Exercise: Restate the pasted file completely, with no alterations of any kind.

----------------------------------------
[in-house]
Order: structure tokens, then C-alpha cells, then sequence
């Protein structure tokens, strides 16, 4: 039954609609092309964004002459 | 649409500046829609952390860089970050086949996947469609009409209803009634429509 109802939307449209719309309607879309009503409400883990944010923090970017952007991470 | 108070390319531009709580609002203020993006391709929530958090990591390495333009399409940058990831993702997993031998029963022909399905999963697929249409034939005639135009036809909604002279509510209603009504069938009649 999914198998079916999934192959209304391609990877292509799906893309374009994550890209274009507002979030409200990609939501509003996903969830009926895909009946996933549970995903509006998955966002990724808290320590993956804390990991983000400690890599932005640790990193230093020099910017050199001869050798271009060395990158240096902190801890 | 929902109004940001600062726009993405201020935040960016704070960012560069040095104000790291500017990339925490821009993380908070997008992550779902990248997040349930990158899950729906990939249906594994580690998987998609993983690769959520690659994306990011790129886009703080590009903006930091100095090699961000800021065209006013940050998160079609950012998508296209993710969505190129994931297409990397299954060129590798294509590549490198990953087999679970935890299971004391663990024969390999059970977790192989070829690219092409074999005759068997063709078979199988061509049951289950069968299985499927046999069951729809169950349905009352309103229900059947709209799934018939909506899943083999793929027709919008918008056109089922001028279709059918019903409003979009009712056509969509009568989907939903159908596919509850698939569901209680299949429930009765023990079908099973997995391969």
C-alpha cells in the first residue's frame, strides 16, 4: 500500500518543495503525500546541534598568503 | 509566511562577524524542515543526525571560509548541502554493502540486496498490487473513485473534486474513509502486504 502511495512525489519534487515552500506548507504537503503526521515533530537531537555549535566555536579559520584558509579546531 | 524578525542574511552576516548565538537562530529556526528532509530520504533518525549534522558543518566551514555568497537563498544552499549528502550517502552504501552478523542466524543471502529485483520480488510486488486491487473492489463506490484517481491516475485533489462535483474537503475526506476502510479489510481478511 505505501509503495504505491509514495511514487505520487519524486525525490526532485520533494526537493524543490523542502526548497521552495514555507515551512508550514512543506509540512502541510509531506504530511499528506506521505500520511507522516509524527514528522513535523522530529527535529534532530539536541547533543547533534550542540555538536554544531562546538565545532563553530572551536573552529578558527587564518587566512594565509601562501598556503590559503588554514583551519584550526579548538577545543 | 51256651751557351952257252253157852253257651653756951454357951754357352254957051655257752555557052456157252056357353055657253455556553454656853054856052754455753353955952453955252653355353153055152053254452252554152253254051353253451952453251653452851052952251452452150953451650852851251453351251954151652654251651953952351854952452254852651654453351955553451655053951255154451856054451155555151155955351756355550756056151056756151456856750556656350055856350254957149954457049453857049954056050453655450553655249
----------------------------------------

[in-house]
Order: structure tokens, then C-alpha cells, then sequence
């Protein structure tokens, strides 16, 4: 039954609609092309964004002459 | 649409500046829609952390860089970050086949996947469609009409209803009634429509 109802939307449209719309309607879309009503409400883990944010923090970017952007991470 | 108070390319531009709580609002203020993006391709929530958090990591390495333009399409940058990831993702997993031998029963022909399905999963697929249409034939005639135009036809909604002279509510209603009504069938009649 999914198998079916999934192959209304391609990877292509799906893309374009994550890209274009507002979030409200990609939501509003996903969830009926895909009946996933549970995903509006998955966002990724808290320590993956804390990991983000400690890599932005640790990193230093020099910017050199001869050798271009060395990158240096902190801890 | 929902109004940001600062726009993405201020935040960016704070960012560069040095104000790291500017990339925490821009993380908070997008992550779902990248997040349930990158899950729906990939249906594994580690998987998609993983690769959520690659994306990011790129886009703080590009903006930091100095090699961000800021065209006013940050998160079609950012998508296209993710969505190129994931297409990397299954060129590798294509590549490198990953087999679970935890299971004391663990024969390999059970977790192989070829690219092409074999005759068997063709078979199988061509049951289950069968299985499927046999069951729809169950349905009352309103229900059947709209799934018939909506899943083999793929027709919008918008056109089922001028279709059918019903409003979009009712056509969509009568989907939903159908596919509850698939569901209680299949429930009765023990079908099973997995391969």
C-alpha cells in the first residue's frame, strides 16, 4: 500500500518543495503525500546541534598568503 | 509566511562577524524542515543526525571560509548541502554493502540486496498490487473513485473534486474513509502486504 502511495512525489519534487515552500506548507504537503503526521515533530537531537555549535566555536579559520584558509579546531 | 524578525542574511552576516548565538537562530529556526528532509530520504533518525549534522558543518566551514555568497537563498544552499549528502550517502552504501552478523542466524543471502529485483520480488510486488486491487473492489463506490484517481491516475485533489462535483474537503475526506476502510479489510481478511 505505501509503495504505491509514495511514487505520487519524486525525490526532485520533494526537493524543490523542502526548497521552495514555507515551512508550514512543506509540512502541510509531506504530511499528506506521505500520511507522516509524527514528522513535523522530529527535529534532530539536541547533543547533534550542540555538536554544531562546538565545532563553530572551536573552529578558527587564518587566512594565509601562501598556503590559503588554514583551519584550526579548538577545543 | 51256651751557351952257252253157852253257651653756951454357951754357352254957051655257752555557052456157252056357353055657253455556553454656853054856052754455753353955952453955252653355353153055152053254452252554152253254051353253451952453251653452851052952251452452150953451650852851251453351251954151652654251651953952351854952452254852651654453351955553451655053951255154451856054451155555151155955351756355550756056151056756151456856750556656350055856350254957149954457049453857049954056050453655450553655249